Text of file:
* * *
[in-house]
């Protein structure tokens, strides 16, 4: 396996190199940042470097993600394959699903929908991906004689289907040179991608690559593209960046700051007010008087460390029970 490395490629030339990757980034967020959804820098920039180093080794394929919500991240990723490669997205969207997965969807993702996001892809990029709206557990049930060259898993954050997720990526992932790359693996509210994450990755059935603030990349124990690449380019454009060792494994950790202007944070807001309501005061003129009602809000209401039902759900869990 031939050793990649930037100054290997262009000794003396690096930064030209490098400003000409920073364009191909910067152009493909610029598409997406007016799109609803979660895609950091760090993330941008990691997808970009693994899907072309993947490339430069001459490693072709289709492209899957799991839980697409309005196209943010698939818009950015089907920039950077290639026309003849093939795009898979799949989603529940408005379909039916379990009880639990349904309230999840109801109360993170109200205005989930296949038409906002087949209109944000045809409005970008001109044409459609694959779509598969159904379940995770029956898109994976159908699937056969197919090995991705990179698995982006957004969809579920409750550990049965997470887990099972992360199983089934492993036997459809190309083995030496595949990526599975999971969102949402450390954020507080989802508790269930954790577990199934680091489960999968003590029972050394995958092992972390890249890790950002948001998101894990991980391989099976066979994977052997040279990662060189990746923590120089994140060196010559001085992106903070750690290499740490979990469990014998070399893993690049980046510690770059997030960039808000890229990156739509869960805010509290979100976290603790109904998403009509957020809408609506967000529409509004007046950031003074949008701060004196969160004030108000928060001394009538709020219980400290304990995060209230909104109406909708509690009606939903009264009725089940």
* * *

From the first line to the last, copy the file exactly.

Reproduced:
[in-house]
């Protein structure tokens, strides 16, 4: 396996190199940042470097993600394959699903929908991906004689289907040179991608690559593209960046700051007010008087460390029970 490395490629030339990757980034967020959804820098920039180093080794394929919500991240990723490669997205969207997965969807993702996001892809990029709206557990049930060259898993954050997720990526992932790359693996509210994450990755059935603030990349124990690449380019454009060792494994950790202007944070807001309501005061003129009602809000209401039902759900869990 031939050793990649930037100054290997262009000794003396690096930064030209490098400003000409920073364009191909910067152009493909610029598409997406007016799109609803979660895609950091760090993330941008990691997808970009693994899907072309993947490339430069001459490693072709289709492209899957799991839980697409309005196209943010698939818009950015089907920039950077290639026309003849093939795009898979799949989603529940408005379909039916379990009880639990349904309230999840109801109360993170109200205005989930296949038409906002087949209109944000045809409005970008001109044409459609694959779509598969159904379940995770029956898109994976159908699937056969197919090995991705990179698995982006957004969809579920409750550990049965997470887990099972992360199983089934492993036997459809190309083995030496595949990526599975999971969102949402450390954020507080989802508790269930954790577990199934680091489960999968003590029972050394995958092992972390890249890790950002948001998101894990991980391989099976066979994977052997040279990662060189990746923590120089994140060196010559001085992106903070750690290499740490979990469990014998070399893993690049980046510690770059997030960039808000890229990156739509869960805010509290979100976290603790109904998403009509957020809408609506967000529409509004007046950031003074949008701060004196969160004030108000928060001394009538709020219980400290304990995060209230909104109406909708509690009606939903009264009725089940």